So you want to take great studio portraits but feel that you need the latest and most expensive lighting kit to achieve this? Well, you don’t. Photography in its most basic form is about ‘painting with light’, and that means any available light not just the artificially generated type.
And the beauty of using such a source is that it’s free, gives you natural-looking images, and can be manipulated in the way you want, and with the minimum of equipment. And to guide you we’ve enlisted the help of professional photographer and author, John Freeman.
As John will tell you, one of the great benefits of shooting portraits in this way is that you don’t need to find exotic locations, or spend money on hiring a studio, everything can be done from your own home, where you can utilise the available light, find brilliant backgrounds, be it a wall, curtains or window. Use a mere handful of props to create stunning images.
As with anything to do with photography, there are no boundaries, the only thing standing in the way of the creativity is yourself.
So what are you waiting for? Grab a camera, a piece of white card, get yourself a subject, and away you go!
What you will need for great studio portraits…
But fear not, there isn’t a great deal of it.
‘Which camera body to use isn’t a major concern, but the type of lens you use is. For this shoot I opted for a fast (f/2.8) 70-200mm lens. Its speed is beneficial because, even though you are using an area that has sufficient light, you’ll need a lens that can transfer as much light to the sensor as possible. The short telephoto option I went for will enable me to crop in and come out as much as I feel is needed.
‘Because you won’t be using any flash to light the scene, there is every likelihood that you will need to shoot at a slow shutter speed in order to capture enough of the available light, so a tripod is advised. Some of you may feel confident that you have enough of a steady hand to shoot at such a setting, but I’d certainly recommend the use of a tripod, and one where the camera can be moved from landscape to portrait format with the minimum of fuss. My tripod of choice is a Manfrotto, but any decent quality one will do.’
Studio portraits: Reflectors
‘The next vital piece of kit is a reflector. There is a huge range of these available on the market, Lastolite being a well-used brand, but you can, if budget is a problem, simply use a large piece of white card, or even a towel. The reason for using a reflector is that because your light source will be coming in from one location, it means that one side of whatever you are photographing will be in shadow.
‘By using the reflector you will be able to position it on the other side of your subject, have it facing the light, and bounce the available light coming through the window into the shadows, giving a more balanced and natural look, and not a shot heavy in contrast. In this shoot we went for two reflectors, a circular Lastolite reflector and a large piece of white card.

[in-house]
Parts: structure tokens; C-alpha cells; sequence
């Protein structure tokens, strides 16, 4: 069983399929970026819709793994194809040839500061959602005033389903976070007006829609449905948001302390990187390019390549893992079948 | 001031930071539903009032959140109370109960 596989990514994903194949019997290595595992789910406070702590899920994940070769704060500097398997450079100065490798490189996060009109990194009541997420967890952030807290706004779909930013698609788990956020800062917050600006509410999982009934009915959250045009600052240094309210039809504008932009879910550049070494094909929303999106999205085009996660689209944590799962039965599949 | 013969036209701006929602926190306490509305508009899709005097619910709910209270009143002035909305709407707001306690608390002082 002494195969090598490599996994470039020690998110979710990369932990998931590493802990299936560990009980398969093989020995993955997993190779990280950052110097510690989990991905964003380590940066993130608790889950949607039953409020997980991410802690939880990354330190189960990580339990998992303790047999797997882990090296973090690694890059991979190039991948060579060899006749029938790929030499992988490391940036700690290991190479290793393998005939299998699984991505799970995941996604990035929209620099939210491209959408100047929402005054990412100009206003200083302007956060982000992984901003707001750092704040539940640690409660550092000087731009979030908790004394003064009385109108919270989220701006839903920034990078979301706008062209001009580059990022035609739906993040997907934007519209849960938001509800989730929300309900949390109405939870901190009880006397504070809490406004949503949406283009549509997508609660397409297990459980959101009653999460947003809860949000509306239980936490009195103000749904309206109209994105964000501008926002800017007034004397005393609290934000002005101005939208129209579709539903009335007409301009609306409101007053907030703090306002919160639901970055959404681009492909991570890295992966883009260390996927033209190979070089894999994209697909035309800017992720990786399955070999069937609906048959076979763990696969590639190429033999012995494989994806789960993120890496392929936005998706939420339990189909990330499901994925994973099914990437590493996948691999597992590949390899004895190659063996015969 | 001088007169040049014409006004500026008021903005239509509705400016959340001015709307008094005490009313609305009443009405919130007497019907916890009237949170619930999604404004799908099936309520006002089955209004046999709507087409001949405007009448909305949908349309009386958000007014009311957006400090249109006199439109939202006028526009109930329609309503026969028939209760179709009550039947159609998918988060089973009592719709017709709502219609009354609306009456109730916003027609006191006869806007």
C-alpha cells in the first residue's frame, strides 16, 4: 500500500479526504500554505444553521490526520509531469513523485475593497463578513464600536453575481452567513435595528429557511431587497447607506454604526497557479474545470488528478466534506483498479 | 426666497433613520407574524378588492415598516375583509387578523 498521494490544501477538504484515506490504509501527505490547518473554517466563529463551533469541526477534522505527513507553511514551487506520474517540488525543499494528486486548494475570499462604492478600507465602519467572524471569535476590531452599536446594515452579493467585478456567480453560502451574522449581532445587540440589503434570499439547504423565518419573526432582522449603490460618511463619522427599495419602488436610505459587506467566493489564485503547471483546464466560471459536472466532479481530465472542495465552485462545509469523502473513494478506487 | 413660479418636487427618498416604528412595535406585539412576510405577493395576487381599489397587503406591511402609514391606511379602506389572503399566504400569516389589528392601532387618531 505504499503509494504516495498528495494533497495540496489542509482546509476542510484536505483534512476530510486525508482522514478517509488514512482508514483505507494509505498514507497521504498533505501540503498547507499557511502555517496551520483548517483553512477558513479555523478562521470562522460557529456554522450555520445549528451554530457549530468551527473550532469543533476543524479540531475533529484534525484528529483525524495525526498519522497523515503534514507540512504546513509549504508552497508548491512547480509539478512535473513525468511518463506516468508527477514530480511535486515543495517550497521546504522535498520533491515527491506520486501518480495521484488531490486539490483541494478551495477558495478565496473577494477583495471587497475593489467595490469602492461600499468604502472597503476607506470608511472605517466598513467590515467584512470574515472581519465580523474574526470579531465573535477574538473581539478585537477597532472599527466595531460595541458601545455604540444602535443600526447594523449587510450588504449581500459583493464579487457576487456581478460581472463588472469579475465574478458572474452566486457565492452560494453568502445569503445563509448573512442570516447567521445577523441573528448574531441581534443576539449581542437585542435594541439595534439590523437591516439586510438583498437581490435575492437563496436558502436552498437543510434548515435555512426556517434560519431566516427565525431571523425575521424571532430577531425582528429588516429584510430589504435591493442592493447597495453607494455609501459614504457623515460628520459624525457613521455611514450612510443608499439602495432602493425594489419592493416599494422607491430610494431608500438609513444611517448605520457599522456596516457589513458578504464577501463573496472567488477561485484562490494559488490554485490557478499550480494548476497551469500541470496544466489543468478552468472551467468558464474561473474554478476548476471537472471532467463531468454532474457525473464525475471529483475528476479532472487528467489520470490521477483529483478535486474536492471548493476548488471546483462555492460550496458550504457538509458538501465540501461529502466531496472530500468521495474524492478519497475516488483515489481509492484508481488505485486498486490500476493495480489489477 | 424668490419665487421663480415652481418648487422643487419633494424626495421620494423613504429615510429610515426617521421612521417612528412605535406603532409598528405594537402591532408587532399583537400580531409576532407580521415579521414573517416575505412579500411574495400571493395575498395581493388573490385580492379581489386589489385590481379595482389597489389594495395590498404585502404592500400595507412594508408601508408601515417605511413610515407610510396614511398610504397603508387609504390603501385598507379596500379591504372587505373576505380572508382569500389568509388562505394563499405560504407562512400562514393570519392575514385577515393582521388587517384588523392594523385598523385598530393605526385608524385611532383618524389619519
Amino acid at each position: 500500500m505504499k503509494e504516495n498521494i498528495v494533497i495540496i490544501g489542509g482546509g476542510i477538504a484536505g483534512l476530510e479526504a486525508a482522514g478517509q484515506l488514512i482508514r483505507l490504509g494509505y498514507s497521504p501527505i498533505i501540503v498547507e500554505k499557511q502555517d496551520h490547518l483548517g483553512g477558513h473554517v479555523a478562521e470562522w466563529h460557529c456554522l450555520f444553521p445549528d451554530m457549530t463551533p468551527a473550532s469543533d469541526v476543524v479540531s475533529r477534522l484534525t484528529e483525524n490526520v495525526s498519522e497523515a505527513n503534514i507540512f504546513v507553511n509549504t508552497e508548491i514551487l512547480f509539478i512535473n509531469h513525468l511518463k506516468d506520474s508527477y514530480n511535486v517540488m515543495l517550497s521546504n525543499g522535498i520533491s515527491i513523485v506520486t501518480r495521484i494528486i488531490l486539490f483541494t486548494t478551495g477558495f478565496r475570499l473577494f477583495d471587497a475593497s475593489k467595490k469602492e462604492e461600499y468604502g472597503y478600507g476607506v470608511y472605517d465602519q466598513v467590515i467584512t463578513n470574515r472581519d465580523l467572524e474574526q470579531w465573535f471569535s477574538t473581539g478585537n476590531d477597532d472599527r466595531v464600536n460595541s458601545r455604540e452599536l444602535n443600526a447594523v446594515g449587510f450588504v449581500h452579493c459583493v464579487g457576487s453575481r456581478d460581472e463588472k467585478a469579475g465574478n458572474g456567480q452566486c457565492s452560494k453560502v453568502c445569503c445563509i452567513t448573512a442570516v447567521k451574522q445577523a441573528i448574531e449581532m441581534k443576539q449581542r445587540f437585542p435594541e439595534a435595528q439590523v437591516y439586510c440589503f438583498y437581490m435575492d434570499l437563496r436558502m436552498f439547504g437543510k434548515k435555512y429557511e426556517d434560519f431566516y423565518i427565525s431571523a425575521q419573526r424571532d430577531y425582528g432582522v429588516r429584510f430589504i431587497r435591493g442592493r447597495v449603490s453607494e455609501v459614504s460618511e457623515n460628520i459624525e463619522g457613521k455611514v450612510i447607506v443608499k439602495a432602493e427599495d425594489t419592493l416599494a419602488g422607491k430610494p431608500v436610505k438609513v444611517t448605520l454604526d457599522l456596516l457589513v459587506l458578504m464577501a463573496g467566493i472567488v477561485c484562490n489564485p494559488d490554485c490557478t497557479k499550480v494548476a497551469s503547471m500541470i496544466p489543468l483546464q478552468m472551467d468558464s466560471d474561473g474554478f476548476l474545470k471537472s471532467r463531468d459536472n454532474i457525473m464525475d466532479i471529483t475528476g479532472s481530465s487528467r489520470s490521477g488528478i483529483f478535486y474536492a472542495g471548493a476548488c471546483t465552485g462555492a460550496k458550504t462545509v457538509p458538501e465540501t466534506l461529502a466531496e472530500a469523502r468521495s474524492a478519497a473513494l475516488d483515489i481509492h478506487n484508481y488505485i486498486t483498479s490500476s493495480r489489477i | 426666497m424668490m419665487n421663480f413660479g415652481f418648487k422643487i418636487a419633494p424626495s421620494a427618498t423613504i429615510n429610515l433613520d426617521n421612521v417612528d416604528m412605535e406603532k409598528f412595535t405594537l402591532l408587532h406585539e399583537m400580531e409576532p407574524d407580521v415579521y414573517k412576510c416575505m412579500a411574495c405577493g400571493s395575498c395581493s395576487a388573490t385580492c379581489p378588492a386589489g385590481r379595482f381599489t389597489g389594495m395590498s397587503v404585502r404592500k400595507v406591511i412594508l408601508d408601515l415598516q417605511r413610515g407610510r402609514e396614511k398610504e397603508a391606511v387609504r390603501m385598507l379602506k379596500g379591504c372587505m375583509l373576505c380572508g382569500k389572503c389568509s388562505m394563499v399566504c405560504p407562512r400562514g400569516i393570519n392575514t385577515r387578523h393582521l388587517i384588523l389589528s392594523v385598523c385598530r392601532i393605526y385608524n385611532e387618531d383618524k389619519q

‘If you are lucky enough to have an assistant you’ll be able to ask them to hold the reflectors for you, but if this is not the case, you may require a stand that you can use as a prop. Failing that, you can always ask the subject to try and hold the reflector, but that might produce an awkward-looking shoot. This is where it is handy to possess some light stands and clamps, and then position the reflector accordingly.’
‘A common photography tool, and one that will ensure your exposure is correct, is a grey card. This is a popular piece of a photographe’s kit bag, and placed next to the subject’s face will allow the camera to determine what the correct settings need to be.
Studio portraits: Find a Suitable Model
‘Last, but by no means least, is the model themselves. It’s always a good idea to use someone you know if you’re just starting out, as they’ll feel relaxed and the shots will look more natural. For this shoot, we used Jenna. Jenna’s a professional model and made things very easy as she’s done such shoots before. Great subjects need little prompting, and whenever they hear the shutter go, they will immediately alter their pose so that the photographer captures a variety of different shots to choose from.
‘It’s also worthwhile allowing yourself the opportunity to experiment. Don’t feel you have to organise everything the way a book or person may tell you.’
Studio portraits: Setting up the Scene
‘Once you have your location sorted you will need to do a bit of reconnaissance work to find the most suitable parts of the house to shoot in,’ John says. ‘We were rather spoilt in our location, with no less than three areas ideal for such a shoot, and once the first port of call was finalised we were then able to set everything up, including working out what camera settings to use. This is where the grey card came into play.
‘Grey cards help the photographer get exposure and colour balance right, and the way to use them is to first set your camera to manual so that you have total control over it, and then, using spot metering, take a reading from the grey card to see what the ideal exposure would be given the available light. The grey card should be placed as close to the subject you are photographing as possible, if not in its place. There are no rules to say that the readings you get are the only ones you can use, but it will give you a benchmark from which to work. And by using spot metering you are isolating the area you want to get exposure for. If, for example, you used matrix metering you will be taking a wider reading around the subject and come up with settings that won’t expose your subject correctly.